Before you begin building your restaurant’s kitchen, consider the workflow and necessary kitchen items, as each restaurant’s design will have different requirements. A restaurant kitchen that is poorly planned might produce chaos and even accidents. As a result, when opening a new restaurant or redesigning an existing one, you should carefully consider your kitchen design. We design commercial kitchen layouts that suit your requirements.

A contemporary bistro, for example, will require different equipment and designs than a fast-food restaurant. As a result, when you begin designing kitchen layouts, think about all of the equipment your restaurant will require, as well as all of the necessary stations and how food will flow through your kitchen. 


Chef cooking food in the restaurant kitchen

6 Principles of Commercial Kitchen Design 

There are various goals for correctly constructing a kitchen, regardless of what type of foodservice operation you have. There are six standards to follow when designing a commercial kitchen, according to the Certified Food Service Professionals handbook: 

  1. Modularity and Flexibility 

Because a commercial kitchen is a dynamic environment, its layout should be flexible. Perhaps you updated the menu and introduced new items, or you recruited a new executive chef with a different approach than the previous one. Multi-use workstations or portable equipment could provide an adjustable work environment. 

  1. Simplicity 

Kitchens are prone to clutter, which causes confusion and poor cleanliness, all of which are detrimental to a food service company. Consider designing a kitchen with minimalism in mind to maximize space and efficiency. For example, placing server stations near the kitchen reduces trips across the dining room. At the same time, modular or drop-in equipment eliminates some corners and edges, as well as redundant shelves. Furthermore, picking the appropriate equipment and only the required accessories can save you both room and money.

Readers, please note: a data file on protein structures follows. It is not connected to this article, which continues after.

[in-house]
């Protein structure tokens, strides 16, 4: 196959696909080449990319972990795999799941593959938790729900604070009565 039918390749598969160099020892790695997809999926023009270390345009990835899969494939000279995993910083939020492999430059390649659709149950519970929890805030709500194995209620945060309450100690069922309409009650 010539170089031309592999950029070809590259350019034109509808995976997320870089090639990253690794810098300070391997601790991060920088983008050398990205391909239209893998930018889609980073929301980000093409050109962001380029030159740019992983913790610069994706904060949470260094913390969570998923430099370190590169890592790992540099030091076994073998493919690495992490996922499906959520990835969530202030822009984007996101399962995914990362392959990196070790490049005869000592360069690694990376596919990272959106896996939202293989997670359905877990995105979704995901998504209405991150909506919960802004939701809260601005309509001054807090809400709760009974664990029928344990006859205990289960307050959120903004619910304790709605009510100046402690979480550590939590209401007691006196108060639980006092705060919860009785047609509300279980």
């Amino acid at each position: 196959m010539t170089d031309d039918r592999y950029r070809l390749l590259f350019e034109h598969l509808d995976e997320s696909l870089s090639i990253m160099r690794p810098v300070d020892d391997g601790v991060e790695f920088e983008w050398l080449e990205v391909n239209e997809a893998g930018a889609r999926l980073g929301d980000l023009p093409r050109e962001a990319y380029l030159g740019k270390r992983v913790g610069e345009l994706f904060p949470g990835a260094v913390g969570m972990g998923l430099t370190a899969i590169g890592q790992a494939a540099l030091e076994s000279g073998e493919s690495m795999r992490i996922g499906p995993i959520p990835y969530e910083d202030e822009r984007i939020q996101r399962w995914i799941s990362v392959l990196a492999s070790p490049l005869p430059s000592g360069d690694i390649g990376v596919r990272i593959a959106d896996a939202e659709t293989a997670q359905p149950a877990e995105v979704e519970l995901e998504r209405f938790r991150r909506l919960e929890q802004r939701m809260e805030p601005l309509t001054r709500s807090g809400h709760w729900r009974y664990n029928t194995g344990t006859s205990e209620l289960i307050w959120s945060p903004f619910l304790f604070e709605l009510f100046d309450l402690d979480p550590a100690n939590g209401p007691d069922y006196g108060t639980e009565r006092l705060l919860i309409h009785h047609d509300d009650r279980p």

1. Material and Personnel flow 

Although a kitchen is a bustling environment, it does not have to be chaotic. A kitchen organized around the flow of materials and staff will have a logical structure with no backtracking of employees or materials. In other words, the kitchen will work circularly.

Refrigerated and dry storage rooms, for example, should be close to the receiving area. In contrast, trash disposal and ware-washing areas should be kept distinct from the food preparation and meal cooking areas. Completed dinners will exit one side of the kitchen, while dirty dishes will enter the other. 

  1. Ease of Sanitation 

Restaurant personnel spends most of their time cleaning the kitchen. Thus having a kitchen designed for sanitation is essential. Installing wheels on your work tables and equipment, so you can move them when washing the floors and walls is a terrific method to make your kitchen easier to clean.

The most essential thing, however, is the food safety and sanitary regulations that must be followed by every food service facility. Hand washing stations must be provided in every location where food is prepared. However, they must be cleaned regularly and should not be utilized for storage. Waste disposal areas are in the same boat. To ensure that your kitchen complies with local codes, do some research.

  1. Ease of Supervision 

When it comes to kitchen management, the executive chef has a lot on his plate. In addition to overseeing the kitchen crew, they finish dishes, prepare menus, order supplies, supervise food quality, and ensure that equipment is working correctly. An open kitchen with few or no walls or partitions allows for improved visibility, movement, and communication, making supervision easier for your executive chef or general manager.  

  1. Efficiency of space 

Because most restaurants have limited cooking space, you’ll need to figure out how to fit all of the necessary equipment into your small kitchen. Countertop equipment and other tiny products are required when creating a small kitchen for food trucks or concession stalls.

Consider which pieces of equipment are required in standard-sized kitchens with limited space. A light-duty countertop fryer, for example, is better than a large floor type if you’ll only be frying dishes a few times a day. Take care not to go too far with space-saving since a kitchen lacking the necessary equipment would drastically impede your productivity. 

Developing a well-thought-out kitchen design before acquiring equipment and planning a layout will help your business succeed. A well-designed restaurant kitchen can make your employees’ jobs easier, improve the flow of your kitchen, and even avoid accidents.